The trouble was that we still had to work out the perimeter. ‘Twas now the very witching time of night and most of the street party carousing was probably slowing down but we remembered the date. That ‘today’ in the preamble finally made sense. The last day of April? Walpurgis Night! Now we understood why Brocken seemed to be the only choice along the bottom of the grid. Our four travellers were going ‘To carouse with their masters on the Brocken on Walpurgis Night’.

The BROOMSTICKS appeared next. Such a clever compiler’s touch, isn’t it, to put a key word in backwards? Once we knew that we were looking for witches or wizards, HECATE and WICCAN were easy to spot and we slowly teased out CARLINE and decided that HAG had to be the last one, as we had only three letters left. (Of course, Chambers confirms that a hag was, originally, a witch).

No numpty red herrings? You must be joking. We know that the devil was believed to disguise himself as an old goat, and assumed that he was the one the hags were going to meet even if his position in the grid was not ideal (they were sitting on him!). Of course, the light of Walpurgis day produced OLD POKER and we were able to consign a couple of the witches to the MALE GOATS as riders.

All that was left to do was to find some sort of witch garment. It had to be the hats and CONICAL, BLACK and HAT appeared. Only the BRIMMED one escaped us leaving us with an odd permutation – one word, seven letters and four lines.  We did find it, after a lot of head-scratching and were so astounded at all the material that The Tall’n managed to include that I decided to get out the coloured pencils and add a bit more.

What an astonishing wealth of compiling. Many thanks to The Tall’n.

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Cruciverbalism by Poat

Posted by shirleycurran on 13 May 2011

Is it St George’s day today? Is it Shakespeare’s birthday? Are the numpties just a little bit slow on the uptake? This must be the first time that we have ever gazed at a grid (not another carte blanche!), the preamble and the clues for two hours without putting anything at all on paper. I think the Times must be saving ink as we keep getting these grids without a single bar!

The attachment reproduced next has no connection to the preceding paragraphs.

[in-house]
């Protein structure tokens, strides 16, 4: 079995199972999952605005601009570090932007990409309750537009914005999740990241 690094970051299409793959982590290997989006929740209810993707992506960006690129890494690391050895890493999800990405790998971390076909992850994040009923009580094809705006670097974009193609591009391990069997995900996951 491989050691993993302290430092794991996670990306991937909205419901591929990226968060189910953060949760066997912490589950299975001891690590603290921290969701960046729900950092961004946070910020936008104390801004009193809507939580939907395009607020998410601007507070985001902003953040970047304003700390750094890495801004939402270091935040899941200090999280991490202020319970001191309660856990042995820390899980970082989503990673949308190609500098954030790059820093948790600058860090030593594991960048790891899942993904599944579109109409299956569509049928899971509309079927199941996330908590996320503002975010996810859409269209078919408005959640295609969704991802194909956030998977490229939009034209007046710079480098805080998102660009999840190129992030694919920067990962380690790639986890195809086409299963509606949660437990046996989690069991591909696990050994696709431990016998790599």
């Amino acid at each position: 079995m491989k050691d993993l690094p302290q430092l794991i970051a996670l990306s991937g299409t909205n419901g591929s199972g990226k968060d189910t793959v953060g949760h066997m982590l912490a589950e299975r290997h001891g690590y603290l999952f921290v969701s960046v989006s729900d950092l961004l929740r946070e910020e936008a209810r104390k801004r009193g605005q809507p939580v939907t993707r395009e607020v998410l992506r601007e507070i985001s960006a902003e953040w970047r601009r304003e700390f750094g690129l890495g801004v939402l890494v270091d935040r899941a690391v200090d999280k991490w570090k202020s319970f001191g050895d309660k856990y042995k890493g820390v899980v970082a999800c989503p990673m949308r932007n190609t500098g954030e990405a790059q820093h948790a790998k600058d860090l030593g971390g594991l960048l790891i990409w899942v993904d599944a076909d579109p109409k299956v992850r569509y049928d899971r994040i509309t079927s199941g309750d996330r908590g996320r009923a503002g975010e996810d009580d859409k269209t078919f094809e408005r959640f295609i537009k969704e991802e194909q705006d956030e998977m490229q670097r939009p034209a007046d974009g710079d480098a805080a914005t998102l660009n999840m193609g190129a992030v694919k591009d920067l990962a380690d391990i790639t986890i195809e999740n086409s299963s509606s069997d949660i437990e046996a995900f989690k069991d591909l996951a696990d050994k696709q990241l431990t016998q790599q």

Enough, or as Henry V would have said, “Sessa!” A single clue, ‘A Bacchic cry set Hythe resort aback’ finally gave us a solution, EVOHE! (Yes, clearly Poat is a member of the Listener setter oenophilic club, managing to fit two boozy clues into a total of twenty-two, ‘In Perth, near drunk, three barrels used for knight’ gave us INKY, leading to INBYE/INBY)

Out of EVOHE, we teased the notion that we had to remove one letter from the definition to produce our wordplay, and that that letter could be established  by using the position of the extra word; in this case, the E appeared last in the fifth word, HYTHE. Thus we had to enter EVOH (though in numpty fashion, we turned it ‘aback’ and entered HOVE – just to lead ourselves up the garden path).

We struggled! I would say that each clue took us just about as long as a complete FT solve (and we are slow, even with the Financial Times!) However, as we wormed solutions out of those fearsome clues, we became more and more amazed at Poat’s ingenuity – this was brilliant compiling!

Our next problem was that for a while, we found only solutions that were real words, INBY, TEPID, OVER and GEAR, yet, clearly this couldn’t be the case for LYASE (‘Dissolvent enzyme changing ends in Yale’) The fifth letter, E, had to go, as was indicated by the fifth word in the clue, ENDS, but changing ‘Yale’ and producing LYAE gave us an odd non-word. Our task was more difficult than we had initially thought.

We struggled our way to (H)ORROR FILM and BREAS(T)DEEP – a bit of vulgarity there in that reversed slash (result of all that oenophilia?) –  and daylight finally dawned, well, actually we were well into Saturday when we managed to work out that, yet again, our first entry didn’t begin in the first square of the grid. Putting FETC(H)ER in the 1 Down position (OK, I know numbers and bars are not to be added!) gave us the skeleton of a grid fill.

Things moved quickly now and HENRY V ACT THREE SCENE ONE was all the cue we needed to set the Branagh film addict (the other numpty) quoting, ‘Cry God for Harry, England and St George’, and, sure enough, there it was, forming a fine St George’s cross. (Didn’t we do something like this for Switzerland a few weeks ago? Except that Poat is economizing on the red pencil this time!)

Fortunately, filling that in gave us the help we needed with those final clues in the south-east corner, ‘A nudist painter, Swiss, shaved lower leg’ Hmmm, a bit vulgar again, Poat! It had to be Klee (just about the only other Swiss painter who springs to mind after Hodler) and the lower leg must be the ANKLE, so we remove the second letter (the N provided by ‘nudist’) and shave a bit off Klee and there we are. A full grid.

And a post-script – was I alone in wondering why ‘aback’ appeared in that EVOHE clue? It took a nudge from a friend to send me back to the clues and  to get me to read them aloud – what a wonderful extra touch. I spent one entire university year studying nothing but Hamlet and should have spotted the iambic pentameter at once. Superb, Poat!

I repeat myself – this must be the most difficult Listener crossword for some time. However, that doesn’t detract at all from out immense admiration for a spectacular work of compiling. Amazing, Poat, thank you.